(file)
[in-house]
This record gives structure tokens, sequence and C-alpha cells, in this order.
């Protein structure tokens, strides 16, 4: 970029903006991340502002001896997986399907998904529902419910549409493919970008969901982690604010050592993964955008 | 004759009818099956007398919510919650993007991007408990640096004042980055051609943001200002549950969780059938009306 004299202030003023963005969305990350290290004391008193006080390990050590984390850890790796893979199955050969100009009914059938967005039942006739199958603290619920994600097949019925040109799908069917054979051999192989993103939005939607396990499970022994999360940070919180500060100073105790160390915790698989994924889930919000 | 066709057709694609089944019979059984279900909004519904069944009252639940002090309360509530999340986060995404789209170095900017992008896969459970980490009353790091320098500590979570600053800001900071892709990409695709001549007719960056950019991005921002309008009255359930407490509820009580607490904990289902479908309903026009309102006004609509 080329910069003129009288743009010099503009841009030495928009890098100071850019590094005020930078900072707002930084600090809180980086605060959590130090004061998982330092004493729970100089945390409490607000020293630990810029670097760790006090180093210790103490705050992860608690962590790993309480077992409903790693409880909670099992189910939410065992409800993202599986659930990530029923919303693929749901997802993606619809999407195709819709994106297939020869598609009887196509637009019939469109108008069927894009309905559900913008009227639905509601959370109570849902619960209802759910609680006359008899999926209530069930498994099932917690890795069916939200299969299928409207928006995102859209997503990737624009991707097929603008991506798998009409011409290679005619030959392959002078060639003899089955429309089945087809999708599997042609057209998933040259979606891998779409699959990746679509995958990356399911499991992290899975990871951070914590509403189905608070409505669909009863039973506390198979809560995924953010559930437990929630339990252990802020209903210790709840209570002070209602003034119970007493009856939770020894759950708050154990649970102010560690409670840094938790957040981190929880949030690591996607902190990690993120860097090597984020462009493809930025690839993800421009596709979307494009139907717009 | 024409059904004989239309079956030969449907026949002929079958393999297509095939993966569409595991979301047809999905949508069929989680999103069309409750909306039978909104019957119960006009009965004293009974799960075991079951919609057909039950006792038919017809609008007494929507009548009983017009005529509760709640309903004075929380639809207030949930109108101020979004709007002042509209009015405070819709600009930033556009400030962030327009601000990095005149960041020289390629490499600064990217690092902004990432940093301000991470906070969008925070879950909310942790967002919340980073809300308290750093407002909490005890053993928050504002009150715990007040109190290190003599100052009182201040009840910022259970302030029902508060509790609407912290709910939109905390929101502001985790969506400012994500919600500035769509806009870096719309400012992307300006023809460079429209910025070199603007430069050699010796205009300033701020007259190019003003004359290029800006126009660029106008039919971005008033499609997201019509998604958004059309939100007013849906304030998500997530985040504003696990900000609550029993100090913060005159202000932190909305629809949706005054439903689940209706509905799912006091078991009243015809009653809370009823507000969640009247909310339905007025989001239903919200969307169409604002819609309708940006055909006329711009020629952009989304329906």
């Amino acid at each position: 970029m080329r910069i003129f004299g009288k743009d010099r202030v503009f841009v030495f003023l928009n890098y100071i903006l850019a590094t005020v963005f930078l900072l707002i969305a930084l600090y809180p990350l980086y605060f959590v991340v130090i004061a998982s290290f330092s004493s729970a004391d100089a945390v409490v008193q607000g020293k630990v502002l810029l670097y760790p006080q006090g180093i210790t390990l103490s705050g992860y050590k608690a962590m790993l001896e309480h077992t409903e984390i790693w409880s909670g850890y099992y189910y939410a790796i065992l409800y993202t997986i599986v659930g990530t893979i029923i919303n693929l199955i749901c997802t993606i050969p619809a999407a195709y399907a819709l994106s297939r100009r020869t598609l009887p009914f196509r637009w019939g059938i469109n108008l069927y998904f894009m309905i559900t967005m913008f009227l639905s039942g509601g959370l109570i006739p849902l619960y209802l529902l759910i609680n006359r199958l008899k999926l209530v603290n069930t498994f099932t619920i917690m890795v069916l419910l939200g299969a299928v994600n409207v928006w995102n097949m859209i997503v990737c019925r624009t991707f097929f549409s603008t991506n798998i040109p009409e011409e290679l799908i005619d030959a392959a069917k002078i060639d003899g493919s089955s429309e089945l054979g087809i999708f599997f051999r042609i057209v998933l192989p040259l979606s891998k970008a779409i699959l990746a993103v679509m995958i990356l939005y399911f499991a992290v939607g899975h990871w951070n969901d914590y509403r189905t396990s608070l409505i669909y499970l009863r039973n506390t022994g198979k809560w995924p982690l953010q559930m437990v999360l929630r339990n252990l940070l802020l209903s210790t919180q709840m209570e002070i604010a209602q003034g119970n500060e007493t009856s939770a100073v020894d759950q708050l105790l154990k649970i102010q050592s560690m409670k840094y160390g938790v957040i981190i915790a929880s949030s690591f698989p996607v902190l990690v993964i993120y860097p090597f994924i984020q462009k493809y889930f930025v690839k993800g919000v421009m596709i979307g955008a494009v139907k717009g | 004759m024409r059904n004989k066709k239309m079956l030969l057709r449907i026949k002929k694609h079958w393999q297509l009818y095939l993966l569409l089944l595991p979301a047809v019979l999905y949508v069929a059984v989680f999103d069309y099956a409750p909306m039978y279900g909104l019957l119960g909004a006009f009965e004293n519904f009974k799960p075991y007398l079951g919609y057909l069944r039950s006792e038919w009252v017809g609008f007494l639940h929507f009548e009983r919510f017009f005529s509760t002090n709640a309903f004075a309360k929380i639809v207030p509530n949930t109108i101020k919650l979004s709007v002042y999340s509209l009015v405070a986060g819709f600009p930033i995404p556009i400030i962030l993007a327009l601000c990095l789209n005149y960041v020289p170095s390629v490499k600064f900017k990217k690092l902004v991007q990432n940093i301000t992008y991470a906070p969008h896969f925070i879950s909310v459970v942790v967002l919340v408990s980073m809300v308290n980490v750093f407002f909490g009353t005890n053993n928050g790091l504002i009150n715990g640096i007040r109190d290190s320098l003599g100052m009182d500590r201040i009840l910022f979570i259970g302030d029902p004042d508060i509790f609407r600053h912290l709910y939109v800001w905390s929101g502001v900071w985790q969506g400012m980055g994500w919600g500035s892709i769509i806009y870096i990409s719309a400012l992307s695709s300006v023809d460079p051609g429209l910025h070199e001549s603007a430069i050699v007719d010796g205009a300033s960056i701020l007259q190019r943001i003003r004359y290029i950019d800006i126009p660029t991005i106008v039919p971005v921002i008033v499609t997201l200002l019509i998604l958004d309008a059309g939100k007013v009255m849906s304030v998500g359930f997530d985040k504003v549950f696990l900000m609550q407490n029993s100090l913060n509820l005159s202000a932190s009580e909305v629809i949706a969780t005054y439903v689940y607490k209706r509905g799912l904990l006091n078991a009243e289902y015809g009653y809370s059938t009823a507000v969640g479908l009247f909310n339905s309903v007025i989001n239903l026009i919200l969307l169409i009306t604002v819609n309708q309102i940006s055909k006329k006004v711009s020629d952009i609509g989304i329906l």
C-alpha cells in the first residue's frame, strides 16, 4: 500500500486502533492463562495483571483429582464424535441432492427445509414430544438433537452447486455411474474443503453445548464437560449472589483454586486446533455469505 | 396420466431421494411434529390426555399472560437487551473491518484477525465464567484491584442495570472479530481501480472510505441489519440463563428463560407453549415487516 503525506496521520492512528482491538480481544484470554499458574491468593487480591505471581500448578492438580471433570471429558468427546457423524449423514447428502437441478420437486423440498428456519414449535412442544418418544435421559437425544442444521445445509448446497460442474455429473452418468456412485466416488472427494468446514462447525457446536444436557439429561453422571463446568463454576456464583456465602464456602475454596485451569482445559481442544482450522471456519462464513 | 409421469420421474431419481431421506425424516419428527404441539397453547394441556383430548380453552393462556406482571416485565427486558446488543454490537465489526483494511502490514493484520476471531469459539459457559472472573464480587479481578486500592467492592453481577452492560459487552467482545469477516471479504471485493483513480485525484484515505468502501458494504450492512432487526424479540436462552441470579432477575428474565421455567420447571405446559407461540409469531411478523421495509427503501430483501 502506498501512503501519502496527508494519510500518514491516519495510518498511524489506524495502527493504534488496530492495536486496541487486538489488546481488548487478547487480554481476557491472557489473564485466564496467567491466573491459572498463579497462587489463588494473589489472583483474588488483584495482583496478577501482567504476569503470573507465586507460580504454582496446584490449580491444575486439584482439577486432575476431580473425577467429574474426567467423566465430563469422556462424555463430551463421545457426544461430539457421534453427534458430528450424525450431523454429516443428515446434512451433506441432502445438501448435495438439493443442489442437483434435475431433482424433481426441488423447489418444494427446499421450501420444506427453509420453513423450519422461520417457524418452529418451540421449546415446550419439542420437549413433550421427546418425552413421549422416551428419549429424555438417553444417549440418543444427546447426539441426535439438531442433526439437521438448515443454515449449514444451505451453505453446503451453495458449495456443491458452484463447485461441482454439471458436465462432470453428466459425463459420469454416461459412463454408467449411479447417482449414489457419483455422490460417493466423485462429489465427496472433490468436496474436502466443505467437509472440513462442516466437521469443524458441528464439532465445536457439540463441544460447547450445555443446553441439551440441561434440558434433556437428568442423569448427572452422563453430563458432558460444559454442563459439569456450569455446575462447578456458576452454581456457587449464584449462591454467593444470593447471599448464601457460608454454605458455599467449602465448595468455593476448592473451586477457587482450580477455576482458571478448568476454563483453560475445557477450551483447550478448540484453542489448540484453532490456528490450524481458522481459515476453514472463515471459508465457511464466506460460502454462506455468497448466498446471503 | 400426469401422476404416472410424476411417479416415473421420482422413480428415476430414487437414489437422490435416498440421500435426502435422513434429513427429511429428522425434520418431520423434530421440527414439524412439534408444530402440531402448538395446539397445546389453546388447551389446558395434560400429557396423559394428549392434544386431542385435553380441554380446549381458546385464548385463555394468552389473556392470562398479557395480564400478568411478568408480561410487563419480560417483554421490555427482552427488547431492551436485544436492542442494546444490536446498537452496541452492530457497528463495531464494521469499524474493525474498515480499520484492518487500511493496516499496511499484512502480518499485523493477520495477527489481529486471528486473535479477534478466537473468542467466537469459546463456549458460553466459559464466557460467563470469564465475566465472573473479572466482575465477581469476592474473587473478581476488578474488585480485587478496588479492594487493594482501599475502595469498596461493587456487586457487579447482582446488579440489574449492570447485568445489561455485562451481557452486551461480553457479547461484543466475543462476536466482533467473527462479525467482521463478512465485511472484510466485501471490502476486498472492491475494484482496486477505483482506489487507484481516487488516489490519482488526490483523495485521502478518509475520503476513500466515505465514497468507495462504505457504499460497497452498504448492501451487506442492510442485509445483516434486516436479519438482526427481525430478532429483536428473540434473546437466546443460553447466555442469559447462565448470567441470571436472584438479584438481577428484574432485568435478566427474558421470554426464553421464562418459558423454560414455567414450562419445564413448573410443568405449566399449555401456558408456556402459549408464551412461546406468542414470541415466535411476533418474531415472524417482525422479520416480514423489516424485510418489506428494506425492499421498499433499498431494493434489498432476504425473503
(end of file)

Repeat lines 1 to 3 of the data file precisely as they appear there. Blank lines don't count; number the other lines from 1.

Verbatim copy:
[in-house]
This record gives structure tokens, sequence and C-alpha cells, in this order.
């Protein structure tokens, strides 16, 4: 970029903006991340502002001896997986399907998904529902419910549409493919970008969901982690604010050592993964955008 | 004759009818099956007398919510919650993007991007408990640096004042980055051609943001200002549950969780059938009306 004299202030003023963005969305990350290290004391008193006080390990050590984390850890790796893979199955050969100009009914059938967005039942006739199958603290619920994600097949019925040109799908069917054979051999192989993103939005939607396990499970022994999360940070919180500060100073105790160390915790698989994924889930919000 | 066709057709694609089944019979059984279900909004519904069944009252639940002090309360509530999340986060995404789209170095900017992008896969459970980490009353790091320098500590979570600053800001900071892709990409695709001549007719960056950019991005921002309008009255359930407490509820009580607490904990289902479908309903026009309102006004609509 080329910069003129009288743009010099503009841009030495928009890098100071850019590094005020930078900072707002930084600090809180980086605060959590130090004061998982330092004493729970100089945390409490607000020293630990810029670097760790006090180093210790103490705050992860608690962590790993309480077992409903790693409880909670099992189910939410065992409800993202599986659930990530029923919303693929749901997802993606619809999407195709819709994106297939020869598609009887196509637009019939469109108008069927894009309905559900913008009227639905509601959370109570849902619960209802759910609680006359008899999926209530069930498994099932917690890795069916939200299969299928409207928006995102859209997503990737624009991707097929603008991506798998009409011409290679005619030959392959002078060639003899089955429309089945087809999708599997042609057209998933040259979606891998779409699959990746679509995958990356399911499991992290899975990871951070914590509403189905608070409505669909009863039973506390198979809560995924953010559930437990929630339990252990802020209903210790709840209570002070209602003034119970007493009856939770020894759950708050154990649970102010560690409670840094938790957040981190929880949030690591996607902190990690993120860097090597984020462009493809930025690839993800421009596709979307494009139907717009 | 024409059904004989239309079956030969449907026949002929079958393999297509095939993966569409595991979301047809999905949508069929989680999103069309409750909306039978909104019957119960006009009965004293009974799960075991079951919609057909039950006792038919017809609008007494929507009548009983017009005529509760709640309903004075929380639809207030949930109108101020979004709007002042509209009015405070819709600009930033556009400030962030327009601000990095005149960041020289390629490499600064990217690092902004990432940093301000991470906070969008925070879950909310942790967002919340980073809300308290750093407002909490005890053993928050504002009150715990007040109190290190003599100052009182201040009840910022259970302030029902508060509790609407912290709910939109905390929101502001985790969506400012994500919600500035769509806009870096719309400012992307300006023809460079429209910025070199603007430069050699010796205009300033701020007259190019003003004359290029800006126009660029106008039919971005008033499609997201019509998604958004059309939100007013849906304030998500997530985040504003696990900000609550029993100090913060005159202000932190909305629809949706005054439903689940209706509905799912006091078991009243015809009653809370009823507000969640009247909310339905007025989001239903919200969307169409604002819609309708940006055909006329711009020629952009989304329906």